Health and Wellness
May 29, 2007
Okay, admit it. The saying, "taking fish oil each day keeps the doctor away" doesn't exactly have the same ring to it as its apple counterpart. Still, even without a catchy slogan, Omega 3's, the long chain fatty acids found in fatty fish like mackerel, tuna and salmon, have rapidly become the poster child for a variety of health benefits.
Best known for their impact on heart health, Omega 3's have been found to embed themselves into heart tissues, and their presence is believed to reduce the chance of irregular heartbeats, also known as arrhythmias. Arrhythmias are believed to cause sudden fatal heart attacks, so reducing the incidence of arrhythmias keeps the heart beating at a steady rhythm and blood circulating regularly.
Of the various kinds of Omega 3's, eicosapentaenoic acid (EPA) and docosahexaenoic acid (DHA), and the slightly shorter chained alpha-linolenic acid (ALA) are considered important in nutrition. Fatty fish are high in EPA and DHA. Soybean, canola and flaxseed oils are high in ALA, which can become EPA and DHA in the body. However, the body's ability to convert ALA to EPA and DHA is modest, resulting in much smaller amounts of the preferred EPA and DHA.
"Ideally," says Dr. Maureen DiRienzo, Nutrition Global Lead, for Monsanto, "we should get our Omega 3's directly from fish, and if not from fish, from fish oil supplements. But fish is expensive, and in many locations, not readily available. That means that many people won't be able to get even near the amount that health authorities recommend."
The American Heart Association recommends eating fish that are rich in Omega 3 fatty acids at least two times a week. That breaks down to about 500 mg Omega 3's a day. The next best source, fish oil capsules, provide about 300 to 400 mgs each. Flaxseed, soybean and canola oil are rich in ALA, but since ALA is so inefficiently converted to EPA and DHA, these are not the optimal choices.
"It's pretty hard to get the recommended amount of Omega 3's in your diet," says DiRienzo. "And that is why we are constantly searching for new sources."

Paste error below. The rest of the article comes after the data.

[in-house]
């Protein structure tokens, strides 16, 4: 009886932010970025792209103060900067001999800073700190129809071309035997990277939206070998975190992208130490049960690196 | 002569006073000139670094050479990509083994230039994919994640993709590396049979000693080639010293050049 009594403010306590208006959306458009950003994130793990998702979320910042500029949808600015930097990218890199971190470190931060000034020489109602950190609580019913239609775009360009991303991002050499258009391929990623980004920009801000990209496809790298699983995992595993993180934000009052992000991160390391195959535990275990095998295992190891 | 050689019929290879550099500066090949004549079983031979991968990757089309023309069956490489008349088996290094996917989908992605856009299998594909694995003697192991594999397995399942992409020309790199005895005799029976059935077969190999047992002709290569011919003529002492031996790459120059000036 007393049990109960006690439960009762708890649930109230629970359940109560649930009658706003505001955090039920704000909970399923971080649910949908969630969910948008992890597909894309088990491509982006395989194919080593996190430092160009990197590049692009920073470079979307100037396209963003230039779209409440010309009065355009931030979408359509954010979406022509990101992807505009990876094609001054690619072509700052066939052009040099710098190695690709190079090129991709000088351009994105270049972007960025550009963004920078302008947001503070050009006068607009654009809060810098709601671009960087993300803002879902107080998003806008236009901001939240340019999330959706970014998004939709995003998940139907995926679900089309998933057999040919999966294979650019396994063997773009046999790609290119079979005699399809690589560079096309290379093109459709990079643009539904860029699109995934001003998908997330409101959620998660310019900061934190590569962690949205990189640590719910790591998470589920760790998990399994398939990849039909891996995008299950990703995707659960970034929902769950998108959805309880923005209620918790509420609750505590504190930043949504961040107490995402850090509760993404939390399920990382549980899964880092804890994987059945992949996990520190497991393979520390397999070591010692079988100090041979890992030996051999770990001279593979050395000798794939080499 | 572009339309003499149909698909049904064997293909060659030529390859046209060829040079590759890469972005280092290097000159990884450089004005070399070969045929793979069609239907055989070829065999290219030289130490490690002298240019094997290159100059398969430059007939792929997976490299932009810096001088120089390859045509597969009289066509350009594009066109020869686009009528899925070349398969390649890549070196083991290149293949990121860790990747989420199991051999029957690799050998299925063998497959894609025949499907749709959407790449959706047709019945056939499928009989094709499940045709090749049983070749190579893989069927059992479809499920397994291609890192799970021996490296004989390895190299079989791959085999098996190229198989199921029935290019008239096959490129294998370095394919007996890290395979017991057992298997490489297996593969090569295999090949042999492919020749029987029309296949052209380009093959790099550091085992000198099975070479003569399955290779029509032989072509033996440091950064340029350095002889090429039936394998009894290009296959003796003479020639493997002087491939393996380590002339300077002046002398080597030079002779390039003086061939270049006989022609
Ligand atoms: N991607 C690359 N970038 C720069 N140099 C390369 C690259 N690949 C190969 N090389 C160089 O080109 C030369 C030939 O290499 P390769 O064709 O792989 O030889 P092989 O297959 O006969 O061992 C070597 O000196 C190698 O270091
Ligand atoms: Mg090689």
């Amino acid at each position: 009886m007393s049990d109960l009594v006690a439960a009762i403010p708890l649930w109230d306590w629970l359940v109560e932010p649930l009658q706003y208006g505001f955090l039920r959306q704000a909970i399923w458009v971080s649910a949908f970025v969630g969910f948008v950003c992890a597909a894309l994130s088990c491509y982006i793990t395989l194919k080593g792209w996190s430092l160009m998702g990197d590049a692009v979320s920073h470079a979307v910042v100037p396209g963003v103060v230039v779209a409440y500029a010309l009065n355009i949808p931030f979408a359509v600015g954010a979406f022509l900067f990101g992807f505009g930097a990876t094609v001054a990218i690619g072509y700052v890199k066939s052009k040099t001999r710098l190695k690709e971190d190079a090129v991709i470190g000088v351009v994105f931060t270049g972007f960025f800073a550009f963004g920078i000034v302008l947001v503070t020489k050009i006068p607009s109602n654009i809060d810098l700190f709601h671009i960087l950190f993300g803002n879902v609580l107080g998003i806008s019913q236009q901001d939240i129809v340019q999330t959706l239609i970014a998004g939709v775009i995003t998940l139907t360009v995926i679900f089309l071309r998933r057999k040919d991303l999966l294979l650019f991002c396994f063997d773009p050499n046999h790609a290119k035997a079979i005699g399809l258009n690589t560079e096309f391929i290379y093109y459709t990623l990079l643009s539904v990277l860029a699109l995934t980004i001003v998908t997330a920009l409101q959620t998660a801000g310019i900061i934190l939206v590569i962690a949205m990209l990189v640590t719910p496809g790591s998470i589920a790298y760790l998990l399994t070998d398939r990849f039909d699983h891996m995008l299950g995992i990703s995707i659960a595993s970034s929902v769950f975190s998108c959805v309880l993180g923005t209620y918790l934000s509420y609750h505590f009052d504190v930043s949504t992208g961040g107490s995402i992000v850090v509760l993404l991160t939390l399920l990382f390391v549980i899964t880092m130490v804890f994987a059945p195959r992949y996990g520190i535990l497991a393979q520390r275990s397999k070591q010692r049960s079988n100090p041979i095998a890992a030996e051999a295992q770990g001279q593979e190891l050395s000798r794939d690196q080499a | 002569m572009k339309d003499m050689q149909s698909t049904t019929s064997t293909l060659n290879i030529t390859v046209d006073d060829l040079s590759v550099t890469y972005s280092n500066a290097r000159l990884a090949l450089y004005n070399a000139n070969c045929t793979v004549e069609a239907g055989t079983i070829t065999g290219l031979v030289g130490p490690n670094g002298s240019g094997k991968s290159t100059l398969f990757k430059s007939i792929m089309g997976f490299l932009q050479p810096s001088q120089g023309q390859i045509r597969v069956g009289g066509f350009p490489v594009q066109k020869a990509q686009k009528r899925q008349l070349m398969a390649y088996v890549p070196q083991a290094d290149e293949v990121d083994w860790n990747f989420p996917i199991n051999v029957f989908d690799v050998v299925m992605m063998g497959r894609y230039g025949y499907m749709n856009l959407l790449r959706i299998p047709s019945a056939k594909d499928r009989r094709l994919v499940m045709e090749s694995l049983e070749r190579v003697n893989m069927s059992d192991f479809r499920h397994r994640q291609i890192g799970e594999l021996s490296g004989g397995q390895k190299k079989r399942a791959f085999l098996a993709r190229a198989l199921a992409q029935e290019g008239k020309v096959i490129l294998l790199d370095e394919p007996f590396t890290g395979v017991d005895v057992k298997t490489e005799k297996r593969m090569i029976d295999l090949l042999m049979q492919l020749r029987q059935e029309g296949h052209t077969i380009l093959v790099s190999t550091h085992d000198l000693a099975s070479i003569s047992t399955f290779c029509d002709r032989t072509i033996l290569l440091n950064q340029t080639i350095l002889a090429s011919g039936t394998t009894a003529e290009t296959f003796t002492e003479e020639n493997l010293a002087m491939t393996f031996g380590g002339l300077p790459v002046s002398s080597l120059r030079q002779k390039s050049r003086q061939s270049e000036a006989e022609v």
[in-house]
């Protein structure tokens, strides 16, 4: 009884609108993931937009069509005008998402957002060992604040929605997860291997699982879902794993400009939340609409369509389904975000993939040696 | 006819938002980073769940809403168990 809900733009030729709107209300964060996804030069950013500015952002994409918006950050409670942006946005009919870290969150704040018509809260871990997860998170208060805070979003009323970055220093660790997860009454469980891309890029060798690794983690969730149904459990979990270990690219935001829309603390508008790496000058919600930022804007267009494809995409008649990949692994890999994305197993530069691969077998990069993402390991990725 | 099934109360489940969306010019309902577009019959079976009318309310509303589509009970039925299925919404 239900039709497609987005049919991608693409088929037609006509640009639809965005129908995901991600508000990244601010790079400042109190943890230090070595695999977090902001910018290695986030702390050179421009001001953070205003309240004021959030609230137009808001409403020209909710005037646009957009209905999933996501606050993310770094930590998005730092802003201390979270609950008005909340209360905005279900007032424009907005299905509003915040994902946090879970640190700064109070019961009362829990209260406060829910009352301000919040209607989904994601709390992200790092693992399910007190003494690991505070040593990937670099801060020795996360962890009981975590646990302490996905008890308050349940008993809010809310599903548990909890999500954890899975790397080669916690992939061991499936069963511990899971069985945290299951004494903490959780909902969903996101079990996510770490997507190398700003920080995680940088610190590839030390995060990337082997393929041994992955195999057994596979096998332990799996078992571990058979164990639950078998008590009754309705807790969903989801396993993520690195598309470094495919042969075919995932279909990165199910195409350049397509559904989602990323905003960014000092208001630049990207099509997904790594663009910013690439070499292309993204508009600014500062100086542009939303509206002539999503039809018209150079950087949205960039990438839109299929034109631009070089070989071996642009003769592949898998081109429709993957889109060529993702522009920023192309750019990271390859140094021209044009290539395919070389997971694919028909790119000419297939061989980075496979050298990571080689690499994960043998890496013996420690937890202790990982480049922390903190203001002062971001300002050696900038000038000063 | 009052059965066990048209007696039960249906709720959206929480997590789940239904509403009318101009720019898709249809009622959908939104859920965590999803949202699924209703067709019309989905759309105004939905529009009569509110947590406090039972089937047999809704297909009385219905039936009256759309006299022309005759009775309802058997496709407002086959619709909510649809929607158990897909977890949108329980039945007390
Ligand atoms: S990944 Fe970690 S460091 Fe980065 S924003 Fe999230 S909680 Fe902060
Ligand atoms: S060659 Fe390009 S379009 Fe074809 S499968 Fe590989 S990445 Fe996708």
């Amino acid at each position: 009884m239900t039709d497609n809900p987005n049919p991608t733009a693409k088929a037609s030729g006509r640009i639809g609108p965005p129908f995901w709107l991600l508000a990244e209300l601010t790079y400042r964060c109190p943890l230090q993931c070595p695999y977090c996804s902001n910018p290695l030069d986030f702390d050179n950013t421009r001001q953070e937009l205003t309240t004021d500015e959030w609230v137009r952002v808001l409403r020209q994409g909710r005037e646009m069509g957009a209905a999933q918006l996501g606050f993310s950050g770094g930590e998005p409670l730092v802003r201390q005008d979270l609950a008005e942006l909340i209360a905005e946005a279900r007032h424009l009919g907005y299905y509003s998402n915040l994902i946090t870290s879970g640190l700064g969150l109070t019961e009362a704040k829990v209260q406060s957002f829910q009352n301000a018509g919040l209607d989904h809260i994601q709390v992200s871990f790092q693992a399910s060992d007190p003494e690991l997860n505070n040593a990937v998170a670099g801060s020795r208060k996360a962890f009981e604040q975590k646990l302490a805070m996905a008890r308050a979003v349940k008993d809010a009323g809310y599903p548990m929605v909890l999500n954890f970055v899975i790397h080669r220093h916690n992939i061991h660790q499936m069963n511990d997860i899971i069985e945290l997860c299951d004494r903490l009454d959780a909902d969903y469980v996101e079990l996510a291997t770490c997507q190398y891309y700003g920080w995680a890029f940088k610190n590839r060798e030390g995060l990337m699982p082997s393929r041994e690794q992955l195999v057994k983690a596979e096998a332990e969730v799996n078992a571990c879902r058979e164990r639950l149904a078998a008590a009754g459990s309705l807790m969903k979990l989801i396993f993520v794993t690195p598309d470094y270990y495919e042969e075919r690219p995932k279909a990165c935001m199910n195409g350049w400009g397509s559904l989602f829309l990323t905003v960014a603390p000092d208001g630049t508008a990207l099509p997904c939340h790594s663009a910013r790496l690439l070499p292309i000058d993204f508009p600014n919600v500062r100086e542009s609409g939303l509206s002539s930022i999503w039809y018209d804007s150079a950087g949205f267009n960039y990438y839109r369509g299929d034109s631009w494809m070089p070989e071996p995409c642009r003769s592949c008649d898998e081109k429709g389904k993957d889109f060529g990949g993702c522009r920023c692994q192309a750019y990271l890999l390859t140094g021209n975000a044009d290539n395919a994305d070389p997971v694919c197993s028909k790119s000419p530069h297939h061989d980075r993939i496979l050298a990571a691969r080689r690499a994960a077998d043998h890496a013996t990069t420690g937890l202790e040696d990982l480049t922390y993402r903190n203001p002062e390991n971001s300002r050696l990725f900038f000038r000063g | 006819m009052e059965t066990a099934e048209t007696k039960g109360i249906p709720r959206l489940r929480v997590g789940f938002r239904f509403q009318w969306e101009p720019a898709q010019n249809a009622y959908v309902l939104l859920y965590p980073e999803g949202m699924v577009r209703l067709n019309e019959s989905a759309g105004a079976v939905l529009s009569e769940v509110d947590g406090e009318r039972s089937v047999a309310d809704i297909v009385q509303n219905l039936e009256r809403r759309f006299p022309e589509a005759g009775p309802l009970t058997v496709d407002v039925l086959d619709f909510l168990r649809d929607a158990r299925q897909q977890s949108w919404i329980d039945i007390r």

Foods with added Omega 3's may be a sufficient alternative. Called "one of 2007's hottest food additives" by USA Today, Omega 3's can now be found in orange juice, cereal, butter, milk, breads and more. There are DHA-enhanced eggs. There is even ALA-improved pet food. When shopping for these foods, DiRienzo suggests selecting products that derive their fatty acids from an EPA/ DHA source like fish oil rather than an ALA source like flax seeds, although ALA-containing products may be easier to find. DHA and EPA oxidize much more quickly than ALA. Therefore, the odor associated with DHA and EPA is more offensive, even "fishy." Many food manufacturers avoid it for that reason.
Currently, Monsanto is in the advanced stages of developing soybeans that skip the ALA conversion process, and start with SDA (stearidonic acid) - the fatty acid that precedes EPA and DHA in the conversion chain. This modification could help alleviate the odor issue, because SDA is less likely to oxidize than EPA and DHA . Tests are promising, and DiRienzo expects the new soybean to be ready in about four to five years.
In the meantime, fish and fish oil are still the best sources for Omega 3's. And since, in addition to heart health, emerging research suggests that Omega 3's may also improve cognitive function in developing children, lower blood pressure, enhance immune function, and slow Alzheimer's progression, they're worth every scaly bite.
***The American Heart Association recommends that those patients taking more than 3 grams of omega-3 fatty acids from supplements should do so only under a physician's care. The FDA has noted that high intakes could cause excessive bleeding in some people. Also, children and pregnant and nursing women may be at increased risk of exposure to excessive mercury from fish but also are generally at low risk for cardiovascular disease. Thus, avoiding potentially contaminated fish is a higher priority for these groups.